MYANMAR: Survivors seek shelter from future storms
Cyclone-affected people fear they are ill-prepared to deal with another disaster
AYEYARWADY DELTA, 14 June 2010 (IRIN) - Residents of coastal Kinwon Village in Myanmar's Ayeyarwady Delta saw their houses flattened when Cyclone Nargis struck in May 2008; now they worry that not enough has been done to protect them from future cyclones, despite considerable efforts around the region by international organizations.
"We don't have any strong buildings yet to resist strong winds and storm surge," said Kyaw Kyaw, a volunteer in the village of 1,260 people in Pyapon Township, one of the hardest hit areas.
Specialists say collaborative efforts are needed between the government and partners to better prepare the region's most vulnerable - the poor.
"Disasters are not random killers; they target the vulnerable groups and usually the poorest among the poor," Mel Capistrano, senior officer with the Tripartite Core Group's Recovery Coordination Centre (RCC
), told IRIN.
Preparing for cyclones
When Nargis struck, villagers fled to nearby schools or monasteries, many of which were blown down, highlighting the need for sturdy shelters.
The government has now chosen 10 coastal sites where 20 cyclone shelters will be built - 19 two-storey buildings for 500 people each and a one-storey building for 300 people. A network of 10 roads is also under construction in the region.
According to the UN Human Resettlements Programme (UN-HABITAT
), 356 cyclone shelters have been built across the affected area, 30 percent of them in Labutta Township, the worst hit.
The NGO World Vision
built 24 cyclone-resistant schools and 10 emergency shelters large enough to house up to 600 people each. It also trained more than 100,000 people in disaster preparedness.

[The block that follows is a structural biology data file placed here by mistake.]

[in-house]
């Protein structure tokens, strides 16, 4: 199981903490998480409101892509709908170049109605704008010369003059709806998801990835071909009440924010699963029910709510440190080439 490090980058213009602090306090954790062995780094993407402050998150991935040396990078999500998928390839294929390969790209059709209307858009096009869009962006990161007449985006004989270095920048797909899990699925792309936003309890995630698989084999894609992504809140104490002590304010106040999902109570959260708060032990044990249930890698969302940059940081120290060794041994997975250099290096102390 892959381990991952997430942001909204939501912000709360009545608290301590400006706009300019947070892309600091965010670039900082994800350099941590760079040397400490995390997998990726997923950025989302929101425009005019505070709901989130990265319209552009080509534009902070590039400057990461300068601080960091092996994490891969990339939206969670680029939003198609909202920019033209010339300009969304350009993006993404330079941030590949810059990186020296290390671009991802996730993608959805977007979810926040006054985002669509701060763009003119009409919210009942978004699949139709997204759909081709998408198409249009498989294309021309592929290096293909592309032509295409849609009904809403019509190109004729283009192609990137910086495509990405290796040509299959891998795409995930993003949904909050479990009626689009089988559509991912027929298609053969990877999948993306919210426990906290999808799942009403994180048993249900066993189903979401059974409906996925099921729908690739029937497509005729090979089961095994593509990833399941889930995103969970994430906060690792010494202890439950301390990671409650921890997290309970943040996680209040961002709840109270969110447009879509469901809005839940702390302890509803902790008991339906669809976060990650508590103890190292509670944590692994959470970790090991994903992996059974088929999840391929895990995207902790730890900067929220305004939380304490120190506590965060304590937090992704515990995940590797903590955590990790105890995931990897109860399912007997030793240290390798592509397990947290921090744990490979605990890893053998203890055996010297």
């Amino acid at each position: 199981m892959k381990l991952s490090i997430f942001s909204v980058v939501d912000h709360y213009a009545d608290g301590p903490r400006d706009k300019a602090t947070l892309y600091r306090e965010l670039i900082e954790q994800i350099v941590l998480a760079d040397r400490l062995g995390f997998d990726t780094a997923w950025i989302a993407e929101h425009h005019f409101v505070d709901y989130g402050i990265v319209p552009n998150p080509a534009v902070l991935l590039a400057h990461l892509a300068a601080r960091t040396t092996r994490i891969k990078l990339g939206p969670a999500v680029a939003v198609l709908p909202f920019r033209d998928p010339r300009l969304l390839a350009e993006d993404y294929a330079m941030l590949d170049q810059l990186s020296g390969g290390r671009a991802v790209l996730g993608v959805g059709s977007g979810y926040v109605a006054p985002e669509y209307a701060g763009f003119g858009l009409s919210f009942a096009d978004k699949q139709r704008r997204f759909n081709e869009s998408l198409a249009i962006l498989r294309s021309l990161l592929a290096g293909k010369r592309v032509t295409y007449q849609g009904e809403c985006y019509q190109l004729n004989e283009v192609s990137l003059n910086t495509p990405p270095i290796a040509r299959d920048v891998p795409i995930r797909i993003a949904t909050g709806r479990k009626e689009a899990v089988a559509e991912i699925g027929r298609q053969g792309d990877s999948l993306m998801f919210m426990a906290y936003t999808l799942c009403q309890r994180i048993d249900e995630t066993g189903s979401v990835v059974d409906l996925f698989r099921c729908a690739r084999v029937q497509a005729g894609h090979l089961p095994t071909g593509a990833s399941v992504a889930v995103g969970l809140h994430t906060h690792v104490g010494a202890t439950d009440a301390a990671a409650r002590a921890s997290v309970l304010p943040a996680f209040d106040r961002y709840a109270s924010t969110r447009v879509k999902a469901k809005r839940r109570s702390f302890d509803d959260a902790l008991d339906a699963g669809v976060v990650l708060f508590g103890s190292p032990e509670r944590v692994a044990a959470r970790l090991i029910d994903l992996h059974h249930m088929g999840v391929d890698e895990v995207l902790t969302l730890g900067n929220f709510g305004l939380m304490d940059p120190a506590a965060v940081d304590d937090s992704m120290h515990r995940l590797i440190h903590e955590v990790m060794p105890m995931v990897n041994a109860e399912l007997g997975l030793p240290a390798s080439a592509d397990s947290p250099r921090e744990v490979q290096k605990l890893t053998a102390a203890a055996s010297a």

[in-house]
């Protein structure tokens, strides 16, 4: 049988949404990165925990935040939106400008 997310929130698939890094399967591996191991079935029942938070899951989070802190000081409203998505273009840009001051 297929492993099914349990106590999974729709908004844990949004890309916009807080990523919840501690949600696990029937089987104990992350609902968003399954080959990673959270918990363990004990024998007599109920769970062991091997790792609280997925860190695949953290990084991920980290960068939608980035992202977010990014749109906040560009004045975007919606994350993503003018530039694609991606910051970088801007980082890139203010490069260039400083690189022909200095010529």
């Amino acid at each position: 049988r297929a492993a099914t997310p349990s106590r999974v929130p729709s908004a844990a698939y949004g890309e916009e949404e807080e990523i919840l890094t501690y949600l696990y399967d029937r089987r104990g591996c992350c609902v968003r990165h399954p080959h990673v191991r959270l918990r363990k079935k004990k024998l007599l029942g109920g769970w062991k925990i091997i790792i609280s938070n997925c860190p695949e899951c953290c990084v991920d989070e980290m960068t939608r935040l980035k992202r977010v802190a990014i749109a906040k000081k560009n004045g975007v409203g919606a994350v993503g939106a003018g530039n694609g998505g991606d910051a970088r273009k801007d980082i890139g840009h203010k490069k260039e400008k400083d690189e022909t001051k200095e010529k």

But Nargis affected some 2.4 million people, and it has been difficult to reach everyone to make sure they are prepared.
Photo: Lynn Maung/IRIN
|Most people in the Ayeyarwady Delta live in poorly-built shanties, leaving them vulnerable
"There is no such thing as absolute preparedness. People in the delta are in a more vulnerable condition at the moment since recovery efforts have not brought them back even to the pre-Nargis situation," Capistrano said.
"Limited funding, unavailability of sites for construction and inadequate numbers of private construction firms with experience working in the delta are some of the major hindering factors in the building of enough quality cyclone shelters," he said.
Over the past 60 years, Myanmar has experienced 11 severe tropical cyclones, two of which made landfall over the Ayeyarwady Delta region. In addition, the 2004 tsunami killed 60 people and left 2,500 homeless.
Although data for the government's disaster-preparedness budget is unavailable, the Post-Nargis Recovery and Preparedness Plan estimated US$32 million of funding was needed to cover programmes on disaster preparedness, but according to the latest figures to end-2009, the UN and international NGOs have received only $2.59 million.
Through disaster risk reduction training of volunteers in at-risk communities, more villagers understand the warning signs.
Ryoko Iizuka, programme manager of the UN Development Programme (UNDP
) Myanmar, said community-level preparedness must be linked to higher-level initiatives and policies.
"Nationwide policies and mechanisms must be strengthened," she said. An early warning system, building guidelines, land management and disaster management planning "would require collaborative efforts with strong commitment, technical expertise and resources".
Iizuka said local authorities also had to work more on transportation and evacuation-centre management.
The Ayeyarwady Delta has a complex system of streams and estuaries, which can hinder evacuation efforts in times of emergencies, experts say.